Clinton’s former Secretary of Labor the J*w Dwarf Robert Reich (teaches something at U Cal Berkeley) went on CNN where he was a paid expert and suggested the Berkeley rioters were probably sent by Breitbart News.

    OK, so don’t expect any fair shakes from anybody – protesters, police, local and national media if the protests, confrontations are at some Lib Leftist College town like Charlottesville VA

  3. Charlottesville did unmask the Government for many people hundreds of miles away however, people who assumed Constitutional rights would be upheld and that the police would maintain order. There are many people outside the South who didn’t want to see monuments destroyed, vandalism everywhere and Constitutional rights violated by the State. These things transcend the particular issue in Charlottesville and caused the Left to unmask itself in all its ugliness which was all to the good although at great cost to those who fell into the clutches of the Left.

      • ” It really felt like an extension of the Holocaust narrative.”

        It is. OUR Holocaust. Jews, Fags, Dykes, and your basic idiot ‘Fa, all WANT WHITES GENOCIDED.

        As I have said for years (to quote HW), “The Second ‘Civil’ [C’ville] War began on a hot August day in a mindless liberal enclave in (now) Red-State Virginia.”

        If we do not realize FEDGOV, the DEMS, RINOS, and most (if not all Israeli-trained ‘knee on neck’ [!]) Police forces, Chambers of Commerce, Mega-corporations are OUR [Christendom’s/White Man’s] ENEMY, we can watch what the Nazis rightly did to the Christ-killers almost a hundred years ago happen to U.S., here and now. And remain Butthead ignorant, as they wipe us off the 48-state map (but not the earth).

        Because we didn’t implement a ‘final solution’ when we could have/should have (in 1939), Satan’s seed is bent on the most hellish revenge imaginable. Think of all of the images of evil you have seen: Gates’ wife with an inverted cross, Pizzagate, that witch with the cattle skull, Li’l Nas, all of Hollyweird, tatted and ear-holed pervs claiming to be (what? human?!) – Trannies, Fags, Dykes, Baby boy hookers, egged on by PARENTS!>!> -indeed, all of the SHIT humanity so far removed from NORMALCY, as to make one puke…. and you don’t think they can descend even further? Even on this site, ASSHOLES who deny Augustinian/Calvinist Total Depravity, and yet think they speak for White self-interest?!? No creo yo!

        That’s why people as far apart ideologically as Ann Barnhardt and Andrew Anglin have made this clear, on their respective sites- and which is why I read them, both… along with HW. Even with all these witnesses, many of your readers, Brad, will not admit they are just steps away from that psychological aberrationism, because they deny Christ God, and are therefore already halfway to Hell.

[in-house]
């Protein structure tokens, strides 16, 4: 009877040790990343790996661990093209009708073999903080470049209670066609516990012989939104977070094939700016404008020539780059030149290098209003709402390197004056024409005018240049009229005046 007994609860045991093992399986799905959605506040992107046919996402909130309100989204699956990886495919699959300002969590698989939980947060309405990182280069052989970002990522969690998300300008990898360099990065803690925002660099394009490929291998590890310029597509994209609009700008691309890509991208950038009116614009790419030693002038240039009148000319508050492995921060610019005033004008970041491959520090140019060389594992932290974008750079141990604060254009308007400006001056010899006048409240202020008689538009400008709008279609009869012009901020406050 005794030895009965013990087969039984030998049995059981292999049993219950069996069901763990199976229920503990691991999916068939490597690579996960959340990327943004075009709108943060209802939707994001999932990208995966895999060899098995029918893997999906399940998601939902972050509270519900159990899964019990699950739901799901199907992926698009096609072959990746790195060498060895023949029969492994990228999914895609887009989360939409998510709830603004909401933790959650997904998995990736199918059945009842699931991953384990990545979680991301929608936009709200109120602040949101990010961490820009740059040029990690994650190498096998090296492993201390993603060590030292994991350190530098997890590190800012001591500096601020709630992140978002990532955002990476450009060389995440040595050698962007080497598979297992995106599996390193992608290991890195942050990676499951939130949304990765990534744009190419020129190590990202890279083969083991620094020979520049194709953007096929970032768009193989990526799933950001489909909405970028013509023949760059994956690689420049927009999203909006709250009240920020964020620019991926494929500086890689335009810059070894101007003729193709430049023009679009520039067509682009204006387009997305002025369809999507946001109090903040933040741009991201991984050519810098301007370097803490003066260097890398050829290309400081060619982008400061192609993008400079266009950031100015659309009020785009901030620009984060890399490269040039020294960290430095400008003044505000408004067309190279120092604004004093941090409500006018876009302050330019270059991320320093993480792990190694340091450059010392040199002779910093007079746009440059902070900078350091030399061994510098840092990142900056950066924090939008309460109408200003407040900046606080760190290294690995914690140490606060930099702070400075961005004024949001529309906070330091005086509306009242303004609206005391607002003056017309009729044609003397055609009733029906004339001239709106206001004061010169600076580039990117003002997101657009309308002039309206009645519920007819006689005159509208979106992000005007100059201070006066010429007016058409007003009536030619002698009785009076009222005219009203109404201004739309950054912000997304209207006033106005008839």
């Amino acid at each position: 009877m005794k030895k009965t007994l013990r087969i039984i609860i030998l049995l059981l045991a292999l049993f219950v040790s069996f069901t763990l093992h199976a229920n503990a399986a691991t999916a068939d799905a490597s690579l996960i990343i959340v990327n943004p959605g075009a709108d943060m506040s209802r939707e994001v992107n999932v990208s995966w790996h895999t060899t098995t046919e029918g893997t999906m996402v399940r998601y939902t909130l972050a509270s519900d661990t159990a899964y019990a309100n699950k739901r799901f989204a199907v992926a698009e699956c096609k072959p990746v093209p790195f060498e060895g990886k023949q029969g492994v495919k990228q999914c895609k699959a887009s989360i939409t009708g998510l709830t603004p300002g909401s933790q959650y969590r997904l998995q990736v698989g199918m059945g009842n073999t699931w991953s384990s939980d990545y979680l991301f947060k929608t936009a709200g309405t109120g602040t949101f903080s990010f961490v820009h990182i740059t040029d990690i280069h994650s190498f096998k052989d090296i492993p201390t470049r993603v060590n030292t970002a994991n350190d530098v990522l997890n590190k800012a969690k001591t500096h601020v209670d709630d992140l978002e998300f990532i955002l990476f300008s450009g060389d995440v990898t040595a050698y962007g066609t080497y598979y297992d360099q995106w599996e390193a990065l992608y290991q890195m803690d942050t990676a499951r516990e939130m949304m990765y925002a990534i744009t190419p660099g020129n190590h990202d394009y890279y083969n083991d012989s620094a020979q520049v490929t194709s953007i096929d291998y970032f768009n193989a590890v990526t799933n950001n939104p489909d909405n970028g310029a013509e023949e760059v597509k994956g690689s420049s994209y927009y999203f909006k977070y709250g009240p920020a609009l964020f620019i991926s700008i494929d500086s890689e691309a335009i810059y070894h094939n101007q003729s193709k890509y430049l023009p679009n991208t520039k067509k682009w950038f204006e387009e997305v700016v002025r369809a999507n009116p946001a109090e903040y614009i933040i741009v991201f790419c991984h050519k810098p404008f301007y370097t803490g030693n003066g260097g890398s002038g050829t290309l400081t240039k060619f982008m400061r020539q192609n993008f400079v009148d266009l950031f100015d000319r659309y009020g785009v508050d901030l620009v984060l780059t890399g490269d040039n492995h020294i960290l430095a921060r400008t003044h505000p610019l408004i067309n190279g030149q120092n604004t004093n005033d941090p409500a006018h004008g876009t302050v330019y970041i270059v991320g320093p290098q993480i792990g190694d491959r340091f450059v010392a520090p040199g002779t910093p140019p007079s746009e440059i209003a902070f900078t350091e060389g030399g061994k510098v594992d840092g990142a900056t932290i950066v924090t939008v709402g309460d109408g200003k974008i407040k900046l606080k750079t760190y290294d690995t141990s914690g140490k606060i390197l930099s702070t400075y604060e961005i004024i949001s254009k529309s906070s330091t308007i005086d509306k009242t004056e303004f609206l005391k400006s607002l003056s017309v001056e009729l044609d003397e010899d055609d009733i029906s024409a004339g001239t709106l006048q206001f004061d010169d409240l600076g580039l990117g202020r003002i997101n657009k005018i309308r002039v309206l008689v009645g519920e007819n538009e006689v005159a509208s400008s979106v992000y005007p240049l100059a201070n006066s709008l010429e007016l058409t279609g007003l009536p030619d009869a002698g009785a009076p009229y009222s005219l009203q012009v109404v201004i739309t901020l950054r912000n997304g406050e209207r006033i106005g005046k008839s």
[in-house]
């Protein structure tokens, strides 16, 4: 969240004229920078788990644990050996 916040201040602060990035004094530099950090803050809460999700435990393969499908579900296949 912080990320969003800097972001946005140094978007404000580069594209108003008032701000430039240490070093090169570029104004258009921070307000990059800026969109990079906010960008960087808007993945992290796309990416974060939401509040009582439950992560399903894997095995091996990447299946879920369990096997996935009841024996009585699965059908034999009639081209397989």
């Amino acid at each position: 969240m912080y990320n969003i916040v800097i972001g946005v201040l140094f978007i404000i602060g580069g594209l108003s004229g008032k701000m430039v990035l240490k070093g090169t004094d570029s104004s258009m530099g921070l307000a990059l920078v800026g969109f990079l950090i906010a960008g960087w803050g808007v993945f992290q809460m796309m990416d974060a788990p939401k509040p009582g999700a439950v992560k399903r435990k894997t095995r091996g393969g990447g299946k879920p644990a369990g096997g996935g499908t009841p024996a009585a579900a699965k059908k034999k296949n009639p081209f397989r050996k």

Wake up people, the image at the head of this column, is U.S.
        For We alone are the REAL America.

        NOT Biden, Kabala Ha’aretz, et al. Not the fags, dykes, Jews, libs, ‘fa, or any of the other god-damned (literally) freaks out there.

        Repent, fast, and pray. Cuz politics ain’t gonna save you. Nor will Odin, Buddha, or any other BS ‘god.’

        • I never understood the idea of having to beg God, or convince him to do what is good. Or any god, really.
          I agree that these strange people out there have agendas. But when it’s God’s chosen who have the agenda against us, it makes it hard to believe he is on our side…

  4. Cool. Good lessons. As a Charlottesville resident, I particularly like the part about you never coming back and only holding little rallies in the places where you’re already from.

    • Yes, it was clear from the most recent election in Virginia where we should hold our little rallies. Virginia is a Red State now because of those “Assad-like margins” with rural voters. Clearly, there are plenty of people in the state who think like we do and we should be reaching out to those people instead of the degenerates in college towns like Cville

    • AJ, just wait until we regain hegemony.

      Be afraid, be very very afraid.

      “ He that sitteth in the heavens shall laugh: the Lord shall have them in derision.
      Then shall he speak unto them in his wrath, and vex them in his sore displeasure.” – Ps.2

    • AJ,

      We won’t visit your cities any time soon because we are outnumbered and the system is on your side, but know this: The complete and total refusal of Leftists such as yourself to leave Normal Whites alone means we are NOT compelled by honor to leave you alone either.

      You want to cage us in pods and force us to eat serf gruel because its “Good for the Environment,” you want to flood our neighborhoods with shitskin murderers and rapists to “combat White Supremacy,” and you want to give our children puberty blockers and turn them into trannies.

      You don’t get to act surprised when we take over the entire North American continent, cleanse it of the filth and degeneracy, and shape the world in a way that makes it safe for us once again. Fear us. We are your eternal spiritual enemies. And your cities will one day become ours.

  5. One thing that I think has finally dawned on our sector in the United States is that people tend to dislike politically whoever is “on the streets.” The only reason why it doesn’t seem that way is that the Civil Rights Movement was on the streets. But the difference there is that the CRM in the streets meshed perfectly with organized activist Jewish interests, and the general post-WWII egalitarian verve.

    Which is why, when Antifa et al. scream “Whose Streets? Our streets!” — Our reaction should be: “Exactly.”

    Note: What’s true about post-WWII America and people being on the other side of whichever side is on the streets, is even more true about this country, both its pre and post reunification versions. It’s also why German riot cops are really good and allowed to do their jobs, as cucked as they are otherwise. It’s because of the fear of militant street theater of both the extreme right and left disastrously affecting conventional politics, relatively recent history considered.